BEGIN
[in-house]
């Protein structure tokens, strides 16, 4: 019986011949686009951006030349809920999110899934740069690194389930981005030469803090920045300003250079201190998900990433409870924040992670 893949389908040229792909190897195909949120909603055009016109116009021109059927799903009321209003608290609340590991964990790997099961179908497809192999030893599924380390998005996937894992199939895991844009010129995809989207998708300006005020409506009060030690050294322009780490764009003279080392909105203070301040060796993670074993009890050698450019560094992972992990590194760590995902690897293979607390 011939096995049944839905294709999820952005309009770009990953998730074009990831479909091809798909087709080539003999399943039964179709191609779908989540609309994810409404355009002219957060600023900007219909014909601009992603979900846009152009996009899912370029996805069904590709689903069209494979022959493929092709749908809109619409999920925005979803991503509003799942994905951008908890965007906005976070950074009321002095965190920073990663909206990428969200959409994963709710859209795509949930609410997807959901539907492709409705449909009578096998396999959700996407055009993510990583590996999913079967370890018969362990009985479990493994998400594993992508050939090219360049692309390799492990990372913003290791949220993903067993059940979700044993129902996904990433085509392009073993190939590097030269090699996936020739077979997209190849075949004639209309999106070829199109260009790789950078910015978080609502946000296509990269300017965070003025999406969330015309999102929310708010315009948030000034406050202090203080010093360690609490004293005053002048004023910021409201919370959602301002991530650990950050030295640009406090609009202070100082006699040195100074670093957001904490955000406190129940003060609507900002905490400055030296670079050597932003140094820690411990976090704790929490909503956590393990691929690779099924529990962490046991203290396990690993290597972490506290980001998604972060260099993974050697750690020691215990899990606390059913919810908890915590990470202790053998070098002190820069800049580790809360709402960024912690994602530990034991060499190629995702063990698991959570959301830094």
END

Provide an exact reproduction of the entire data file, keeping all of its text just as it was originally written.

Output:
[in-house]
């Protein structure tokens, strides 16, 4: 019986011949686009951006030349809920999110899934740069690194389930981005030469803090920045300003250079201190998900990433409870924040992670 893949389908040229792909190897195909949120909603055009016109116009021109059927799903009321209003608290609340590991964990790997099961179908497809192999030893599924380390998005996937894992199939895991844009010129995809989207998708300006005020409506009060030690050294322009780490764009003279080392909105203070301040060796993670074993009890050698450019560094992972992990590194760590995902690897293979607390 011939096995049944839905294709999820952005309009770009990953998730074009990831479909091809798909087709080539003999399943039964179709191609779908989540609309994810409404355009002219957060600023900007219909014909601009992603979900846009152009996009899912370029996805069904590709689903069209494979022959493929092709749908809109619409999920925005979803991503509003799942994905951008908890965007906005976070950074009321002095965190920073990663909206990428969200959409994963709710859209795509949930609410997807959901539907492709409705449909009578096998396999959700996407055009993510990583590996999913079967370890018969362990009985479990493994998400594993992508050939090219360049692309390799492990990372913003290791949220993903067993059940979700044993129902996904990433085509392009073993190939590097030269090699996936020739077979997209190849075949004639209309999106070829199109260009790789950078910015978080609502946000296509990269300017965070003025999406969330015309999102929310708010315009948030000034406050202090203080010093360690609490004293005053002048004023910021409201919370959602301002991530650990950050030295640009406090609009202070100082006699040195100074670093957001904490955000406190129940003060609507900002905490400055030296670079050597932003140094820690411990976090704790929490909503956590393990691929690779099924529990962490046991203290396990690993290597972490506290980001998604972060260099993974050697750690020691215990899990606390059913919810908890915590990470202790053998070098002190820069800049580790809360709402960024912690994602530990034991060499190629995702063990698991959570959301830094």